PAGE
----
In Canada, the "on him" usage is dying out in favour of "is wearing" or "is carrying" (especially among non-native speakers), but it's not at all unusual to hear someone say "Does he have his phone on him?" I've heard this usage far and wide, in both Canada and the US, and I've read it a lot in books. That being said, I've also heard the variant without him, especially in American speech.
But you know what they say: a preposition is the wrong thing to end a sentence with. :)
To this English speaker, asking if he has his "phone on him" or his "gym-clothes on him" sounds like you are asking if he is carrying them, not wearing them. Much the same as "on his person". "Does he have his clothes on", without the "him" gives me a clearly separate meaning.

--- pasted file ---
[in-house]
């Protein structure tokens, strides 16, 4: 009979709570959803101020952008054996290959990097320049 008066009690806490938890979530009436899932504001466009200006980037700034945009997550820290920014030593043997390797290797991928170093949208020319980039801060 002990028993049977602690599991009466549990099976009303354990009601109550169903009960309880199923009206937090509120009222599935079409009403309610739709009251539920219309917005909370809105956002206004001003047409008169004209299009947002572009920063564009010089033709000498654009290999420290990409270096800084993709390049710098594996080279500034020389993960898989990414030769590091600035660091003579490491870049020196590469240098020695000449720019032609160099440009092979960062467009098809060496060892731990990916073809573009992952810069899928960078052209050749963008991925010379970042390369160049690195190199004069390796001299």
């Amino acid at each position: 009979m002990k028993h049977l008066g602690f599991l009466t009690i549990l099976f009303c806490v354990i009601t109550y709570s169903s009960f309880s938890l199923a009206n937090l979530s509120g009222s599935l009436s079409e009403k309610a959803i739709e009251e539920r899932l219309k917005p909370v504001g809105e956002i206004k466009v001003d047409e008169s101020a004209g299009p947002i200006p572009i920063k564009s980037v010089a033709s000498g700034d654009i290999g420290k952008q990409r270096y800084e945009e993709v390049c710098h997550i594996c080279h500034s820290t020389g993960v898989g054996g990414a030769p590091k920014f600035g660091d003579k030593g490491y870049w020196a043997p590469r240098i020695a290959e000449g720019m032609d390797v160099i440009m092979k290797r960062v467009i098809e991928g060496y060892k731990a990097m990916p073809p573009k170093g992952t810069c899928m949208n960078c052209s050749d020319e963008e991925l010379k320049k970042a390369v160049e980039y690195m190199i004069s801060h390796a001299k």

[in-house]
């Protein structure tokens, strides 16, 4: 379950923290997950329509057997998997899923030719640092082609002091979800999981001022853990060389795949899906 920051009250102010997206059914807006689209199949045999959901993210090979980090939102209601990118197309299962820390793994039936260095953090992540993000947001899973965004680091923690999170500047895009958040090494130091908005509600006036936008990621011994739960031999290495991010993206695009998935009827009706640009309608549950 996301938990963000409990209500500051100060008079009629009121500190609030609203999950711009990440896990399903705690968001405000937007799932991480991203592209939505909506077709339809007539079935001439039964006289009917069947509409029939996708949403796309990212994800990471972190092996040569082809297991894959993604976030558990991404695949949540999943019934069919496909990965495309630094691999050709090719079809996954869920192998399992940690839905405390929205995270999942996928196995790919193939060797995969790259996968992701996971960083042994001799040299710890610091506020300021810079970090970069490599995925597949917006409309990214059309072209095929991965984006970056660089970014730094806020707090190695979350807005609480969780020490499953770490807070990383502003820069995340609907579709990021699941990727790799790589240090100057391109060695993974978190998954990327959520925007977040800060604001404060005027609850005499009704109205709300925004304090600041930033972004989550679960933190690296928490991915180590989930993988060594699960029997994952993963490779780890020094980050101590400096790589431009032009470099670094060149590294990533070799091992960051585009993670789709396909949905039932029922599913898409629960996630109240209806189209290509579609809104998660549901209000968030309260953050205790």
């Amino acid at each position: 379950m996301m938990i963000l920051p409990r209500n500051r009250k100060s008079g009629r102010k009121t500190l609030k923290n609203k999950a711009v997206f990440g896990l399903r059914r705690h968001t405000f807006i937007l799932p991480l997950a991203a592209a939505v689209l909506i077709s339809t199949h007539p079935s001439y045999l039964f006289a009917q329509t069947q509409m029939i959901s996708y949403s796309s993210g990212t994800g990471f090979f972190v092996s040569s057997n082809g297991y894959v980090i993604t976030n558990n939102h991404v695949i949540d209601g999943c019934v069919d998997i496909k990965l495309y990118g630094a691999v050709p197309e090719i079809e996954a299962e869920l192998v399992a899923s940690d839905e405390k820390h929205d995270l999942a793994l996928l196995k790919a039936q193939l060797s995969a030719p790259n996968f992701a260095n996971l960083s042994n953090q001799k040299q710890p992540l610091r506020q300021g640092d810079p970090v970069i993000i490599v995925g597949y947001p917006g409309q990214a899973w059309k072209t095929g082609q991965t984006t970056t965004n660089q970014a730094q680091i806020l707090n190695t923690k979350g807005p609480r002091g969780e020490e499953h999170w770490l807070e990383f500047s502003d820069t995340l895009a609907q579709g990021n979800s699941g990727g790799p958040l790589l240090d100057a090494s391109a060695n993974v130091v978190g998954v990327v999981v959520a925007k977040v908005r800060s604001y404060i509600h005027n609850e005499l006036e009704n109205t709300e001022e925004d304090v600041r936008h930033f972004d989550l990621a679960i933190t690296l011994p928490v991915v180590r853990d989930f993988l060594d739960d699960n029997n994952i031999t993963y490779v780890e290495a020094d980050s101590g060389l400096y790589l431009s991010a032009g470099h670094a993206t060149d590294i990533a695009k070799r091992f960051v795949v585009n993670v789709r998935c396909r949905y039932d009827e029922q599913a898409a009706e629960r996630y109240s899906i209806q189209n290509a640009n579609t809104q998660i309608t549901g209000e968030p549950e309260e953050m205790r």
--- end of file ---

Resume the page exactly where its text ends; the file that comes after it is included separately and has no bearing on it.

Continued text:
Some English native speakers, especially in the US, use shirt to cover more or less anything worn on the upper body, so we have to accept that translation. In the stricter sense, shirt is only skjorta though. (Those people may call that 'a dress shirt' or 'a button up').
Also, Duo's policy against profanity is that we shouldn't use it at all here, not even with stars or abbreviations, so please edit your comment if you can.
Thanks as always Arnauti! In french we kind of have that to, it's more likely to happen in a familliar setting, you would sometime hear the word Haut used to talk about any clothing you could wear on your torso. (genre: J'aime bien ton haut; c'est sympas comme haut; J'ai vu un haut trop bizarre l'autre jour...)
Anyway I will avoid those mistakes in the future. ^^